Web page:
I was so much enjoying this book for the first 400 pages or so. Then it just started to feel like there was a. huge ending coming, but there were 100s of pages left. I feel like this book went on for way too long and the pacing was just all messed up. I liked it less and less as it went on and it is a shame because I really was loving this book at the start.

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The Financial Diet: A Total Beginner's Guide to Getting Good with MoneyThe Financial Diet: A Total Beginner’s Guide to Getting Good with Money by Chelsea Fagan
My rating: 2 of 5 stars

This was a VERY basic finance book that seems to be only for women. If you know anything about basic budgeting you can skip this. But, this could be good for someone who just graduated and is just starting out.

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Midnight Sun (Twilight, #5)Midnight Sun by Stephenie Meyer
My rating: 2 of 5 stars

I got very bored halfway though. The main selling point of this book is seeing more of the Cullens. That is how this book got 2 stars. The rest, really didn’t really keep me engaged and was not really interesting.

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The Order of the DayThe Order of the Day by Éric Vuillard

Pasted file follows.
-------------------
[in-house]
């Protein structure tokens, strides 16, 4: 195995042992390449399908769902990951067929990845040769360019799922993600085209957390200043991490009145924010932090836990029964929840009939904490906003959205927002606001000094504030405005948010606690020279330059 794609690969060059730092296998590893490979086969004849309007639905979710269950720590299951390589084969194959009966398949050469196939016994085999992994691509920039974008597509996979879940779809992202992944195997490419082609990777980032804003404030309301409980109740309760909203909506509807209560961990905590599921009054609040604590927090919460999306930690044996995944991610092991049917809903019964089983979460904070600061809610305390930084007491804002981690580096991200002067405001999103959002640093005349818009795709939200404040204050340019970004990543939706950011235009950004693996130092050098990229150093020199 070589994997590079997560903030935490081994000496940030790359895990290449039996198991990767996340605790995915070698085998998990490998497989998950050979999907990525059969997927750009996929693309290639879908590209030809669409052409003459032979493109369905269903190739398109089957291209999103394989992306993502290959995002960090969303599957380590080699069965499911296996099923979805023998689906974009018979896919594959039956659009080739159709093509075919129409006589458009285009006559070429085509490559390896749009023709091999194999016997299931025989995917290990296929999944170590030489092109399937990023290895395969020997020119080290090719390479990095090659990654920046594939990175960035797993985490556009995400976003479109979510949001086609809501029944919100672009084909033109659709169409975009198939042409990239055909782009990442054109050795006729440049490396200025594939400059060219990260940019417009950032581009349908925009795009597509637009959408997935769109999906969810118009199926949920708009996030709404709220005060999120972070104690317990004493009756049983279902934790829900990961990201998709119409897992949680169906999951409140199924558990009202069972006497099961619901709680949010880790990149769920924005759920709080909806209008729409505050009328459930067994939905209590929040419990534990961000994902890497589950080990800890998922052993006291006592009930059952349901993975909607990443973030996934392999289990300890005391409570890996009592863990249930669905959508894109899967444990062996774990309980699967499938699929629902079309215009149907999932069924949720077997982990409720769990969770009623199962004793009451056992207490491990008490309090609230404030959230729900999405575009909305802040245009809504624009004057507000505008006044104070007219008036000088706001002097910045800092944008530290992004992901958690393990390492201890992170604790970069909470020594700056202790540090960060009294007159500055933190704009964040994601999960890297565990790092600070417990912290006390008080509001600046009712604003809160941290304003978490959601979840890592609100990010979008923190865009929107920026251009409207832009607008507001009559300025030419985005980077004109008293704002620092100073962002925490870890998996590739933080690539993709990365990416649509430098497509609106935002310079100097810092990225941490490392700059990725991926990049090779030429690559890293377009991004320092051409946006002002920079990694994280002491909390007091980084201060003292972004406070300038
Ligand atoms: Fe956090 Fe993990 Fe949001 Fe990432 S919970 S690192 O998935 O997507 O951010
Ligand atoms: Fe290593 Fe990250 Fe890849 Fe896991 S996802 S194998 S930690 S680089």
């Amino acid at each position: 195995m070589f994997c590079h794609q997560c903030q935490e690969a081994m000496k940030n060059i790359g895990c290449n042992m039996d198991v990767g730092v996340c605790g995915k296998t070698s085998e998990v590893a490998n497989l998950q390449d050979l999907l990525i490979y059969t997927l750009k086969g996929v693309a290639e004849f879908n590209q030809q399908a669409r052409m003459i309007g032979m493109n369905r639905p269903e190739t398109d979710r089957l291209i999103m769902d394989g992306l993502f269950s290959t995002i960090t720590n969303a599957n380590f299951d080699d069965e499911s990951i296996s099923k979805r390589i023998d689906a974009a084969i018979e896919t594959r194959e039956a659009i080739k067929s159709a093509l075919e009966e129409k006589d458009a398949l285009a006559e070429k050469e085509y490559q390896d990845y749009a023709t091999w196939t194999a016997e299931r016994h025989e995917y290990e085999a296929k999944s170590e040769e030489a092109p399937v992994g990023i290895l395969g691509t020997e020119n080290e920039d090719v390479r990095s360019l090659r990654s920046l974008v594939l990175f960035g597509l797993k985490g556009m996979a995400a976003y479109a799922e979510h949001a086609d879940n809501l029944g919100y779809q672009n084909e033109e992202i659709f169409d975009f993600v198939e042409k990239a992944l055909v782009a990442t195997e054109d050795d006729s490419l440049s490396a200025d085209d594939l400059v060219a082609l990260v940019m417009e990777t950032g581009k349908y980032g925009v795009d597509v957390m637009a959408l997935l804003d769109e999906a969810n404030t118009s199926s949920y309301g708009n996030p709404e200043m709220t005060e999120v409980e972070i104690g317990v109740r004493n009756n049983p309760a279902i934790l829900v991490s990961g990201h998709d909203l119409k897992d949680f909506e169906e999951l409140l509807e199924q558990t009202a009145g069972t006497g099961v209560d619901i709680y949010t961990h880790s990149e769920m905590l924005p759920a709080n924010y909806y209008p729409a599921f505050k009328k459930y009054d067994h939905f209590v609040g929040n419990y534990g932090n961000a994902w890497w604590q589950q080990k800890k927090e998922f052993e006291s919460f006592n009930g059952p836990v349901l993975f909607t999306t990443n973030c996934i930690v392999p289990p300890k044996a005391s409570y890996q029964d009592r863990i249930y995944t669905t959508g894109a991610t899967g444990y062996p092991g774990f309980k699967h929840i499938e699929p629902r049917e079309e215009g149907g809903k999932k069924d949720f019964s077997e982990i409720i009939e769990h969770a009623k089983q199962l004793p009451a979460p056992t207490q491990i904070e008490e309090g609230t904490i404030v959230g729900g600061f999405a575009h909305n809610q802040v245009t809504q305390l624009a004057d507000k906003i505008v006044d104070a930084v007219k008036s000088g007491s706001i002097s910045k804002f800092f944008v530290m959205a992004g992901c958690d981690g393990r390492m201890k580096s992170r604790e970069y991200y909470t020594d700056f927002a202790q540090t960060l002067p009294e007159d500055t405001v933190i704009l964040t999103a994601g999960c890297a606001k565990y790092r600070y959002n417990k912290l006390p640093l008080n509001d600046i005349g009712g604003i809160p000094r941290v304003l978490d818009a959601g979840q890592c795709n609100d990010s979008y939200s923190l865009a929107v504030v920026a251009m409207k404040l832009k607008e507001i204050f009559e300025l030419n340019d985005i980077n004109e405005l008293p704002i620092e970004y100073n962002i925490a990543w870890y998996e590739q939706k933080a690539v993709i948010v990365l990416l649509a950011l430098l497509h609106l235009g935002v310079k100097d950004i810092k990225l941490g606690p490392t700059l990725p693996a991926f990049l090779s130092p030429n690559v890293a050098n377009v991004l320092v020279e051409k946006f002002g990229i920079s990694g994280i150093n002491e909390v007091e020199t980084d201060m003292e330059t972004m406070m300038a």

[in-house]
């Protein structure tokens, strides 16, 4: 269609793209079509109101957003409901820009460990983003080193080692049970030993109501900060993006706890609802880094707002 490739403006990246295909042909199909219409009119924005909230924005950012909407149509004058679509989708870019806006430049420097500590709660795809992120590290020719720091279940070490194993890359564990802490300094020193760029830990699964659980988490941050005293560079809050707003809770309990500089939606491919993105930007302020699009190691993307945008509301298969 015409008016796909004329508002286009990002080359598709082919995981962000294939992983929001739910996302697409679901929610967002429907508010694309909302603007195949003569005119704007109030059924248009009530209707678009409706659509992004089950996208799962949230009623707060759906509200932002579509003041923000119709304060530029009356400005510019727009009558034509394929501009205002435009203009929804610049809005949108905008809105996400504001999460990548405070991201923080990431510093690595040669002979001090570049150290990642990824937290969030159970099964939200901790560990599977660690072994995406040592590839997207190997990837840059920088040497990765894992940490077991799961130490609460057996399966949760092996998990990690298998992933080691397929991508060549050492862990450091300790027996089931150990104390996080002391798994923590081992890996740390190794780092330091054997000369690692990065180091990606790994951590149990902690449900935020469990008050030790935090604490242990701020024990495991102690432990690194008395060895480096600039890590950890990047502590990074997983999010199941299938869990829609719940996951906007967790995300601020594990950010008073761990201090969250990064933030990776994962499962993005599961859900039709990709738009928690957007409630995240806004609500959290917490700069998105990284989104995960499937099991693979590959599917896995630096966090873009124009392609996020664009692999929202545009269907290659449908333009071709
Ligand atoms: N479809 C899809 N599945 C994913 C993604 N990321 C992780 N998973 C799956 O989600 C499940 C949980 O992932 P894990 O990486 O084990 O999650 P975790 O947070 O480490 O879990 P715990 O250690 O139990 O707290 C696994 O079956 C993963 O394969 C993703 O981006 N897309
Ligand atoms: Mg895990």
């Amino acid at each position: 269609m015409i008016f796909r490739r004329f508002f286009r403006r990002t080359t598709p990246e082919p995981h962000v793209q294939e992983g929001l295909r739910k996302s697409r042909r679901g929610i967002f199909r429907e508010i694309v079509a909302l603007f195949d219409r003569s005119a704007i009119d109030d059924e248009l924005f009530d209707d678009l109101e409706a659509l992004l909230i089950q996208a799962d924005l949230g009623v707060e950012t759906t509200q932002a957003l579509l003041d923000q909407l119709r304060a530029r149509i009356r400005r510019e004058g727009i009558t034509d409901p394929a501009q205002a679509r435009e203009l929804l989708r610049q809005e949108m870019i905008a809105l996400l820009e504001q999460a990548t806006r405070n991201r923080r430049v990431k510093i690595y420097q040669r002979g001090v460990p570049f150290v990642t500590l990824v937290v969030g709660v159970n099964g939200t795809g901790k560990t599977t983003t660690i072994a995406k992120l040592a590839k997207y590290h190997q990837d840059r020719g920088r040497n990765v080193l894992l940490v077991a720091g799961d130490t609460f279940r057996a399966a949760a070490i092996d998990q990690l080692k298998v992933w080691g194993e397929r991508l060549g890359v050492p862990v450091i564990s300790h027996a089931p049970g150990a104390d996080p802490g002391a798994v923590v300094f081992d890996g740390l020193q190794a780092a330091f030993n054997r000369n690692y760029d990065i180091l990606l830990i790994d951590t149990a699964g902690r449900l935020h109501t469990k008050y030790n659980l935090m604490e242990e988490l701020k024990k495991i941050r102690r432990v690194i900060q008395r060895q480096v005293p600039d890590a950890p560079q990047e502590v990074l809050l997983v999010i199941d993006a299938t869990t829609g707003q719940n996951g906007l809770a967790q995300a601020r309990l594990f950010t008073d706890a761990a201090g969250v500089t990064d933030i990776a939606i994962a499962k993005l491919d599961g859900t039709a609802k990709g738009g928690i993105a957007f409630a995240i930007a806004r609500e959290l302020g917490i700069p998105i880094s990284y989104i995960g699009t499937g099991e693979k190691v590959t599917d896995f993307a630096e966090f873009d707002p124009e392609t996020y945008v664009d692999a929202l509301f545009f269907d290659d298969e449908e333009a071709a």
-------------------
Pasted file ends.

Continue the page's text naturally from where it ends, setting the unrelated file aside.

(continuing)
My rating: 2 of 5 stars

While the content and the writing overall easily warrants 4 or 5 stars I cannot give it this rating. The main reason being there are no footnotes or end notes to share any sources. Quotes that are in the text have no mention of where it is from, which is very disappointing. This is not acceptable for a nonfiction book.

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House of Earth and Blood (Crescent City, #1)House of Earth and Blood by Sarah J. Maas
My rating: 2 of 5 stars

I am going to be honest, I really went into this book thinking I was going to enjoy it quite a bit. The idea sounded interesting and the world created sounded very interesting, but I was kind of bored reading this… okay very bored. The weird thing is, things were happening, some pretty intense stuff. So, I am not sure how or why I was bored, but I was. I might go back in the future and give this book another go, I might not have been in the right mood for it. (Update, no I will not).